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Your code has two ways to change sig_enable if falling_edge(tri_output) and sig_enable = '1' then if i = 8 then i := 0; sig_enable <= '0'; ... if rising_edge(SEND) then sig_enable <= '1'; end if; So you are asking for sig_enable to change on either a falling edge of tri_output or a rising edge of SEND. There is no ...


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The answers above, while correct, miss the point about why FPGAs (and custom ASICs) are especially good for bitcoin calculations. The real advantage is that a large proportion of the SHA-256 calculations are logical operations (for example, bit shifts) which can be done in wiring. When done this way, they require 0 clock cycles. Another important advantage ...


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Maybe it's not a direct answer to your question, but i want to draw your attention on the following possible workarounds: skew rate is controllable both at RGMII PHY and FPGA IC Typically RGMII PHY implements a de-skewing mechanism (e.g. KSZ9021 can absorb skews up to 1.8 ns, very near to that what you need), therefore (if your phy has it, of cause) you ...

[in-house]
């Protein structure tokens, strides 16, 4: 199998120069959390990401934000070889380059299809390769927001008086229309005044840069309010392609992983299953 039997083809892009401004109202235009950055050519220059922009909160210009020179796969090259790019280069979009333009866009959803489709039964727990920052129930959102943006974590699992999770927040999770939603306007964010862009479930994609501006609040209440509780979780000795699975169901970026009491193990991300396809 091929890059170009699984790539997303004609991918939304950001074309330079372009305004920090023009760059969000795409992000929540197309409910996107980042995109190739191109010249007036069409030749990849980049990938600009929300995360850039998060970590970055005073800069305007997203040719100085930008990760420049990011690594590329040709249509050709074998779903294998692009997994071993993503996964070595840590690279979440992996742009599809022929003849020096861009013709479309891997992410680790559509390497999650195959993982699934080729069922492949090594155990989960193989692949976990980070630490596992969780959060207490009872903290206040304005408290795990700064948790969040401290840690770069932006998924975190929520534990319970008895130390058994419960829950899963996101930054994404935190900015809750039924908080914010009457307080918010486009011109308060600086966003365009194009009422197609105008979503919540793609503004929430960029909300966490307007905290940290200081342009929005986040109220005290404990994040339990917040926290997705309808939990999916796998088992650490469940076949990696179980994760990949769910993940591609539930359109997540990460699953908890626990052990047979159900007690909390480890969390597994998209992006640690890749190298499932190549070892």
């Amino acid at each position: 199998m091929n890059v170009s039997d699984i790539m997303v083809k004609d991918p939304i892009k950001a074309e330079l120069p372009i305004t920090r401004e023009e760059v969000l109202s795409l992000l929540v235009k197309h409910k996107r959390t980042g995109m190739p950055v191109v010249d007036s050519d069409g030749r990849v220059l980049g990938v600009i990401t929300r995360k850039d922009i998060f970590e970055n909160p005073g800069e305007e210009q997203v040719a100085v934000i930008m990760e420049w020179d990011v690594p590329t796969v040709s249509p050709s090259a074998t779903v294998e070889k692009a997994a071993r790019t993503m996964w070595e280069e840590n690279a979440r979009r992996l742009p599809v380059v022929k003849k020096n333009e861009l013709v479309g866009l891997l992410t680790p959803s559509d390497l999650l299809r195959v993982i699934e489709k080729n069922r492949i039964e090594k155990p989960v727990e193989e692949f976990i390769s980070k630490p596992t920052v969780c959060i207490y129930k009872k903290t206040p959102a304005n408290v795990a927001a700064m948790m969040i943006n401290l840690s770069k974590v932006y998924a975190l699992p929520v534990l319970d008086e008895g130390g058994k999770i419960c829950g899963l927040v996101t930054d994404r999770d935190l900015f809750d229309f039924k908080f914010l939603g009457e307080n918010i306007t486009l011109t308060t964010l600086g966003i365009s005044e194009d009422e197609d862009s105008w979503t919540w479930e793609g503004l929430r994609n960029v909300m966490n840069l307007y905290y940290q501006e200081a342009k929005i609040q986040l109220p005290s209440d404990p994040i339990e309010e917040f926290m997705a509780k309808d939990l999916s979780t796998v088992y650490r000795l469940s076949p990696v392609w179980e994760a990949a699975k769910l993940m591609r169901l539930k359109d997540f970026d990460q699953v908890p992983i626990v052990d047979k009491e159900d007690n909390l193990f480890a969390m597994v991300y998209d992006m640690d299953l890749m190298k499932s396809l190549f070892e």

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I found out what the problem was and why I wasn't able to pipeline this. Vivado HLS found a way to treat sum += ias a constant multiplication and so the latency remained constant. Therefore, if the latency is constant, the pipleine didn't make sense.


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You might be looking for an CPLD or a PAL which are programmable logic devices of less complexity than a FPGA and a quick search on digikey for CPLD shows that they are available in easy to use DIP packages from 20 pin to 44 pin


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What you describe would be to output 'Z' on the else branch, which translate to High-Impedance. If one driver outputs XYZ and all other drivers connected to it output 'Z', the result is XYZ. The 'Z' translate to a tri-state buffer inside the FPGA. However, tri-state buffers don't exist anymore on modern FPGAs for anything else than output drivers (i.e. on a ...


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The naming scheme on the primitives in your image suggests that this design is intended to be implemented in an FPGA. If this is the case, gating a clock network is not recommended. Clocked logic elements in an FPGA can usually only be clocked by dedicated clock networks. These networks are only available in very limited numbers (i.e, perhaps a dozen on the ...